Active Mothers-to-Be Benefit Babies' Hearts
It's a very old fashioned idea that women need to be sedentary during pregnancy for the health of their unborn children. We now know that many forms of activity are safe and recommended throughout most typical pregnancies. Getting regular exercise can help mom keep her weight gain in check, her energy level high, and even make labor and delivery a little easier. And now it seems there are other possible advantages as well. According to new research, maintaining physical activity may help decrease the risk of having a baby born with a heart defect.
The study, which was conducted at Washington University School of Medicine in St. Louis, Missouri, found that, in mice at least, getting exercise during pregnancy lowered a mother's chances of delivering offspring with congenital heart problems.1 Rather than using human participants, the subjects were laboratory mice. They were bred to be genetically predisposed to be more likely to give birth to pups with holes between the chambers of the heart, which is a relatively common birth defect in children.
Initially, the focus of the experiment was on how the age of the mother and her ovaries might influence the formation of heart defects in offspring. So the scientists gathered a population made up of half young female mice and implanted the ovaries and eggs of much older mice in them. The other half was made up of older female mice approaching the mouse equivalent of menopause, and likewise they were implanted with the ovaries and eggs of young mice. Then all of the mice were impregnated.
The older mice had a considerably higher risk of delivering pups with heart defects, and this surprisingly held true even when they were conceived in a youthful egg within a young ovary. This led the researchers to move on to the second portion of the study, which aimed to determine what it is about older mice that results in a greater prevalence of heart problems in their offspring. They attempted to isolate factors that influence metabolism to pinpoint whether that might somehow affect the development of the fetal heart.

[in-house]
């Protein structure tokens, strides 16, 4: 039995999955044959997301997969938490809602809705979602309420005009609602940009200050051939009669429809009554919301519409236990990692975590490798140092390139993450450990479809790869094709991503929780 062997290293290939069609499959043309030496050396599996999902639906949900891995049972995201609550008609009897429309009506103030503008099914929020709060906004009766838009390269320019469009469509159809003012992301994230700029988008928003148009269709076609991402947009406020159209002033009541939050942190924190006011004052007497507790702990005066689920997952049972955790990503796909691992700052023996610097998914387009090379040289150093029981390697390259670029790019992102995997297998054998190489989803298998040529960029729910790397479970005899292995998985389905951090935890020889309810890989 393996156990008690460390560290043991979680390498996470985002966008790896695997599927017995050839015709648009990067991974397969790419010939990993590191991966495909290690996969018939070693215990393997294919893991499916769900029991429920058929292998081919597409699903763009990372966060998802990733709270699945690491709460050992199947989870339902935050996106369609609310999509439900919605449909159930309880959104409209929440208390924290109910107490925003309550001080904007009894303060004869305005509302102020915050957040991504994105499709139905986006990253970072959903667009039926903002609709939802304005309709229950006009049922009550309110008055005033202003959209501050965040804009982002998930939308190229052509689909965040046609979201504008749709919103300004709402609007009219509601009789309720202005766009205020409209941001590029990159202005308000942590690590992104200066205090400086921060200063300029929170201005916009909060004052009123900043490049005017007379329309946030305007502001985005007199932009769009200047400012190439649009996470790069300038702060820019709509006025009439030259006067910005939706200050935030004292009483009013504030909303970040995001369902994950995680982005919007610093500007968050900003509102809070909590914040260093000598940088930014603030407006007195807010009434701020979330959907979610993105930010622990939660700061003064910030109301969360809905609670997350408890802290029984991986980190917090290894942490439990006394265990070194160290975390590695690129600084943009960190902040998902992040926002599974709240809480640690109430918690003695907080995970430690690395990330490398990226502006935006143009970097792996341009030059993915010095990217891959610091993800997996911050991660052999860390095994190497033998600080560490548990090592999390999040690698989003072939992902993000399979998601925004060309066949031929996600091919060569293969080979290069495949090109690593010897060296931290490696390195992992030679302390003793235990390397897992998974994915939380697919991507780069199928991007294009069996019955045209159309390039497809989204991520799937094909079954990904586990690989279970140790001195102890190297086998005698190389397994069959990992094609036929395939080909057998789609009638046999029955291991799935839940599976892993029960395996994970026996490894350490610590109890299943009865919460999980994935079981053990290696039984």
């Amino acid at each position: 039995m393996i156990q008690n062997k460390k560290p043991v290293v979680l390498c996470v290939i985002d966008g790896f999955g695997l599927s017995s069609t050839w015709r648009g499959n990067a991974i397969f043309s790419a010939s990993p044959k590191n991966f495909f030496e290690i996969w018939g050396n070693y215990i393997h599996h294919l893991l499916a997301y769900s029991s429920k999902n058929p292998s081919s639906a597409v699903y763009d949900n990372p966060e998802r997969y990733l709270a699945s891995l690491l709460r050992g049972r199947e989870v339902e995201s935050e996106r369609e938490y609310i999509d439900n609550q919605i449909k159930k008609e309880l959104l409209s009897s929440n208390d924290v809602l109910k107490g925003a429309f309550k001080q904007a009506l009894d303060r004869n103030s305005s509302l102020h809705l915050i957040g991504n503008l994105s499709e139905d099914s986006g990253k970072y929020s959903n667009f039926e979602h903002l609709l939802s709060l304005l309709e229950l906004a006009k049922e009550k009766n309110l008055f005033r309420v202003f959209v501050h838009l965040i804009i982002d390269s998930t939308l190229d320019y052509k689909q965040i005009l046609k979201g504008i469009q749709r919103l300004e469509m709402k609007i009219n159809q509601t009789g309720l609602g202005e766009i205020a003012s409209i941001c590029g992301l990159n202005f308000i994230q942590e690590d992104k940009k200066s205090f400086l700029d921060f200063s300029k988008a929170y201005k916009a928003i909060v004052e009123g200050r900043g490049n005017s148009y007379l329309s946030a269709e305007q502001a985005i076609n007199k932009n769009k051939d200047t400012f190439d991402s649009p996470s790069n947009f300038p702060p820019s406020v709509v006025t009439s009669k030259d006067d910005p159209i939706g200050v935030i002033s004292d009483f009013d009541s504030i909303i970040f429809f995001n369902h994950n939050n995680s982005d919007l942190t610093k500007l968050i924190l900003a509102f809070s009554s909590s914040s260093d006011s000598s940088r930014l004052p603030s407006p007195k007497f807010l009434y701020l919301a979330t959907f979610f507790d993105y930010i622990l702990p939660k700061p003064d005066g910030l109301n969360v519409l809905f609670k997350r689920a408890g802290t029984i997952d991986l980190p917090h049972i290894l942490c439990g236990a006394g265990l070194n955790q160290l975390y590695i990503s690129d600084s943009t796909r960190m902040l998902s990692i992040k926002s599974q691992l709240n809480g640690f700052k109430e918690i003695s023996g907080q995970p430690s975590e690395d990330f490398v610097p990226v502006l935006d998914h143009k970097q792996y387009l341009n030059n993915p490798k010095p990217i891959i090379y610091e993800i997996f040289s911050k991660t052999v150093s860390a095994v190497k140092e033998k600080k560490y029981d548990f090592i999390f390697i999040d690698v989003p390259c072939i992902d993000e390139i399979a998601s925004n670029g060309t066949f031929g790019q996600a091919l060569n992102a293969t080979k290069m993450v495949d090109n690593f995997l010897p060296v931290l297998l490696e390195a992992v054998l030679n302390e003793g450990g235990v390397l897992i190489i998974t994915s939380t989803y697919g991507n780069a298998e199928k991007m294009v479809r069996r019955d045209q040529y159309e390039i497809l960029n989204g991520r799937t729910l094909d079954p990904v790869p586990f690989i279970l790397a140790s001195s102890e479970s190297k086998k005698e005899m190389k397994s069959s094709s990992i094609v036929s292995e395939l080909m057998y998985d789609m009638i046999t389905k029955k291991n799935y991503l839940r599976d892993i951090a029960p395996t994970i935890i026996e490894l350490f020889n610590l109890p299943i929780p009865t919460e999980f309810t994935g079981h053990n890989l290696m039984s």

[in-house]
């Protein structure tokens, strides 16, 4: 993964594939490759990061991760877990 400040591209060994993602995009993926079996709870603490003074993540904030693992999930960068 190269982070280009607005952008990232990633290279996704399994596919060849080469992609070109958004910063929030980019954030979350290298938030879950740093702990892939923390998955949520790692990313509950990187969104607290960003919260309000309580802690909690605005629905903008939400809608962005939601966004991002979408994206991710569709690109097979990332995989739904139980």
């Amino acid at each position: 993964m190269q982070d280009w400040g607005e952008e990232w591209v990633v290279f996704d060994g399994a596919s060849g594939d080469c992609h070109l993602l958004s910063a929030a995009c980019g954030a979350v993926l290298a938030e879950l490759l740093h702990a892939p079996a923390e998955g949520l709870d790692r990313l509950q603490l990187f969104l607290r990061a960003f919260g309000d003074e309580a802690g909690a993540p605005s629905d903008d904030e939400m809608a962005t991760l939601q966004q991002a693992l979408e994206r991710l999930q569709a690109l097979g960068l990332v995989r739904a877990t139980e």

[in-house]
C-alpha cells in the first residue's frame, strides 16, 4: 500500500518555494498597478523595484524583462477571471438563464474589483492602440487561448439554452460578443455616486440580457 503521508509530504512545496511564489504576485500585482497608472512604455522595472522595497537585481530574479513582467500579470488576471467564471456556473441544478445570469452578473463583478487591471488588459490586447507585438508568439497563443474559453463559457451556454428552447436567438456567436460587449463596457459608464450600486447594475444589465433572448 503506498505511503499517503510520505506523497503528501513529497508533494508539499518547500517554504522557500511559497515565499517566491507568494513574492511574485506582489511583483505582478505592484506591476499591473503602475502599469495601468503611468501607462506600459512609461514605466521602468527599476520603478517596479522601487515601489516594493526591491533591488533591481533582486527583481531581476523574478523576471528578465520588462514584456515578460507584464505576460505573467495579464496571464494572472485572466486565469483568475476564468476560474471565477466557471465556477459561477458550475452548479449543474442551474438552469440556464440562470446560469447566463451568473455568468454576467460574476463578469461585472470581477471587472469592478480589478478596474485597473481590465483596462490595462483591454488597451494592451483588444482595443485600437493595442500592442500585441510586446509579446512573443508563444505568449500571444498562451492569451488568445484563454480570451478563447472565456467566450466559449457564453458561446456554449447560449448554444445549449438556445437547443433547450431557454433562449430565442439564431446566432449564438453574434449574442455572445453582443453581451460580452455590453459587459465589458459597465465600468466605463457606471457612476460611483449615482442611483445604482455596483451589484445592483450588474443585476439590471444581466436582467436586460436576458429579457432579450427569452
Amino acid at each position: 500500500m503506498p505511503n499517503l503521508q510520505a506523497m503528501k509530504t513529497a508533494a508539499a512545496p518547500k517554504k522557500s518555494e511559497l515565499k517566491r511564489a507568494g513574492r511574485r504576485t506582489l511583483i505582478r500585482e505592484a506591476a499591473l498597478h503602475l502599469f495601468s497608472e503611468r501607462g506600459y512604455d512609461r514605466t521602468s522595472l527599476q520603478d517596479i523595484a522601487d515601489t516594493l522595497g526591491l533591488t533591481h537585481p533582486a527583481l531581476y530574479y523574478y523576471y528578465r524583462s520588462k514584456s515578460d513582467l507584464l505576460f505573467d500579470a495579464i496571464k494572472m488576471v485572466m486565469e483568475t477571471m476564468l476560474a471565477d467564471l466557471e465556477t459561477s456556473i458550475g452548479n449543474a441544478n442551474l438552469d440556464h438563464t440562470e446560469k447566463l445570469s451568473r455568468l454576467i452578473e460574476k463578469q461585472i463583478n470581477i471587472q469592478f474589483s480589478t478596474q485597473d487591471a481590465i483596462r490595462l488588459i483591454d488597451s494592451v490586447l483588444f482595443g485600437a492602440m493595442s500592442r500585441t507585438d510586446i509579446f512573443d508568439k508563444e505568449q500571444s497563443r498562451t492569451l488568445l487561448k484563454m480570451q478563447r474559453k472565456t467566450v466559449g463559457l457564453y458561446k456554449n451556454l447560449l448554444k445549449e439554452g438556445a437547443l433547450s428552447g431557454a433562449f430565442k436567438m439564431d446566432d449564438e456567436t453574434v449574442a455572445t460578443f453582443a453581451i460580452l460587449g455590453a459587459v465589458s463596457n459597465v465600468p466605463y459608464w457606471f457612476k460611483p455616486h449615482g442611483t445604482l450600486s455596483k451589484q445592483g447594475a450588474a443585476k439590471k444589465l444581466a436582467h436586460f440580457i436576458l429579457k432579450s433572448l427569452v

The first try in this arena involved feeding some of the pregnant older mice high-fat kibble while others consumed regular kibble. But all of the older mice delivered pups with heart defects at the same rate, regardless of what they were fed. So the scientists moved on to explore the impact of exercise in pregnant mice, and this was where they found a substantial difference.
Another group of female mice, both young and old and prone to having pups with heart defects, was gathered. But this time, running wheels were placed in each of their cages, and the mice were permitted to use them as much or as little as they wanted for a few weeks prior to pregnancy. A second grouping of mice with the same characteristics were not provided with running wheels in order to keep their activity levels to a minimum.
After the offspring were born, the results showed that the older mice who had exercised had less than half the chance of delivering pups with heart defects than did their similarly aged peers who were sedentary. Approximately 10 percent of the older mice that ran gave birth to pups with heart problems, while more than 20 percent of the older mice that did not exercise had pups with heart problems. Physical activity was the only factor studied that brought the heart defect levels of the pups born to older mothers down to the same rates as those seen in the younger mice who, whether they exercised or not, had a 10 percent rate of sick pups.
Obviously, we have to consider the fact that these subjects were mice and the outcomes might be very different in humans. However, we do know that getting in shape prior to conception is healthy and beneficial to both mom and baby and helps lower the chance of gaining too much weight. Performing light daily exercise such as walking is restricted in very few pregnancies. Since the fetal heart begins developing within the first weeks of the first trimester, a mother's overall health just before and in the early stages of pregnancy may matter greatly in this essential area. So it certainly wouldn't hurt women of any age to adopt a more nutritious diet and start working out when they are ready to start thinking of having a baby--and throughout the pregnancy, as conditions allow.
- 1. Reynolds, Gretchen. "Mothers' Exercise May Lower Heart Risks in Newborns." New York Times. 8 April 2015. Accessed 12 April 2015. http://well.blogs.nytimes.com/2015/04/08/exercise-may-lower-heart-risks-in-newborns-study-suggests